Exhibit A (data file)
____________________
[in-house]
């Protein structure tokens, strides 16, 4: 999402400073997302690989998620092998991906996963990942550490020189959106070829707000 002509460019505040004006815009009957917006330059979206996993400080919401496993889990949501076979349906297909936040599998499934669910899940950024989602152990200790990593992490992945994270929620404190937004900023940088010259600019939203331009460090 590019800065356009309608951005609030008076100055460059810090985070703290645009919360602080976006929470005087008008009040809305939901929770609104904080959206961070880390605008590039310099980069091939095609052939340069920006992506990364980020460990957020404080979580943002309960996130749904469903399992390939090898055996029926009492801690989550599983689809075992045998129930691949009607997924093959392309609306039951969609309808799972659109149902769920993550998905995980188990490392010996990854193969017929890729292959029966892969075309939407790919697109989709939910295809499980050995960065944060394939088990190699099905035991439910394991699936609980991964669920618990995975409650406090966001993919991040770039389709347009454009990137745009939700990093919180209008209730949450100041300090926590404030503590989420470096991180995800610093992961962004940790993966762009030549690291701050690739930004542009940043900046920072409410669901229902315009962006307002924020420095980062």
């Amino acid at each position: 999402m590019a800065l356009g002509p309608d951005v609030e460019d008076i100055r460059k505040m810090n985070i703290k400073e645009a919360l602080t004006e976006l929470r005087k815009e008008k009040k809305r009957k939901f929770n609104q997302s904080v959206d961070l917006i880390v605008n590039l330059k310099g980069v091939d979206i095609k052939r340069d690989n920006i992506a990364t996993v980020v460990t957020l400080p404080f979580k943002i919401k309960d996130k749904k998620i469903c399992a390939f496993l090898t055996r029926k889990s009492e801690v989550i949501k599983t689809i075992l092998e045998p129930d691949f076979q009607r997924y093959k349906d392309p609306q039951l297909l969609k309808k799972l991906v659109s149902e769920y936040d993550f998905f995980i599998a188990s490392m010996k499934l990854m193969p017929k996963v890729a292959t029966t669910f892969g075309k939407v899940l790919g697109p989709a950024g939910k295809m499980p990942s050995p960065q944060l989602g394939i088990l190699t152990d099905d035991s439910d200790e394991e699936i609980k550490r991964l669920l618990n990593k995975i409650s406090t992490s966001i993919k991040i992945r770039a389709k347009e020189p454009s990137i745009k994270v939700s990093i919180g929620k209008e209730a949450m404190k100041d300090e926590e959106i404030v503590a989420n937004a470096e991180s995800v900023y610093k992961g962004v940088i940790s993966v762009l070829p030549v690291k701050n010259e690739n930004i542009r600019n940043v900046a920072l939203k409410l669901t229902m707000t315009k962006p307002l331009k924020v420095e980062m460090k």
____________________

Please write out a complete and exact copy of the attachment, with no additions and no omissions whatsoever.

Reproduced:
[in-house]
């Protein structure tokens, strides 16, 4: 999402400073997302690989998620092998991906996963990942550490020189959106070829707000 002509460019505040004006815009009957917006330059979206996993400080919401496993889990949501076979349906297909936040599998499934669910899940950024989602152990200790990593992490992945994270929620404190937004900023940088010259600019939203331009460090 590019800065356009309608951005609030008076100055460059810090985070703290645009919360602080976006929470005087008008009040809305939901929770609104904080959206961070880390605008590039310099980069091939095609052939340069920006992506990364980020460990957020404080979580943002309960996130749904469903399992390939090898055996029926009492801690989550599983689809075992045998129930691949009607997924093959392309609306039951969609309808799972659109149902769920993550998905995980188990490392010996990854193969017929890729292959029966892969075309939407790919697109989709939910295809499980050995960065944060394939088990190699099905035991439910394991699936609980991964669920618990995975409650406090966001993919991040770039389709347009454009990137745009939700990093919180209008209730949450100041300090926590404030503590989420470096991180995800610093992961962004940790993966762009030549690291701050690739930004542009940043900046920072409410669901229902315009962006307002924020420095980062």
């Amino acid at each position: 999402m590019a800065l356009g002509p309608d951005v609030e460019d008076i100055r460059k505040m810090n985070i703290k400073e645009a919360l602080t004006e976006l929470r005087k815009e008008k009040k809305r009957k939901f929770n609104q997302s904080v959206d961070l917006i880390v605008n590039l330059k310099g980069v091939d979206i095609k052939r340069d690989n920006i992506a990364t996993v980020v460990t957020l400080p404080f979580k943002i919401k309960d996130k749904k998620i469903c399992a390939f496993l090898t055996r029926k889990s009492e801690v989550i949501k599983t689809i075992l092998e045998p129930d691949f076979q009607r997924y093959k349906d392309p609306q039951l297909l969609k309808k799972l991906v659109s149902e769920y936040d993550f998905f995980i599998a188990s490392m010996k499934l990854m193969p017929k996963v890729a292959t029966t669910f892969g075309k939407v899940l790919g697109p989709a950024g939910k295809m499980p990942s050995p960065q944060l989602g394939i088990l190699t152990d099905d035991s439910d200790e394991e699936i609980k550490r991964l669920l618990n990593k995975i409650s406090t992490s966001i993919k991040i992945r770039a389709k347009e020189p454009s990137i745009k994270v939700s990093i919180g929620k209008e209730a949450m404190k100041d300090e926590e959106i404030v503590a989420n937004a470096e991180s995800v900023y610093k992961g962004v940088i940790s993966v762009l070829p030549v690291k701050n010259e690739n930004i542009r600019n940043v900046a920072l939203k409410l669901t229902m707000t315009k962006p307002l331009k924020v420095e980062m460090k």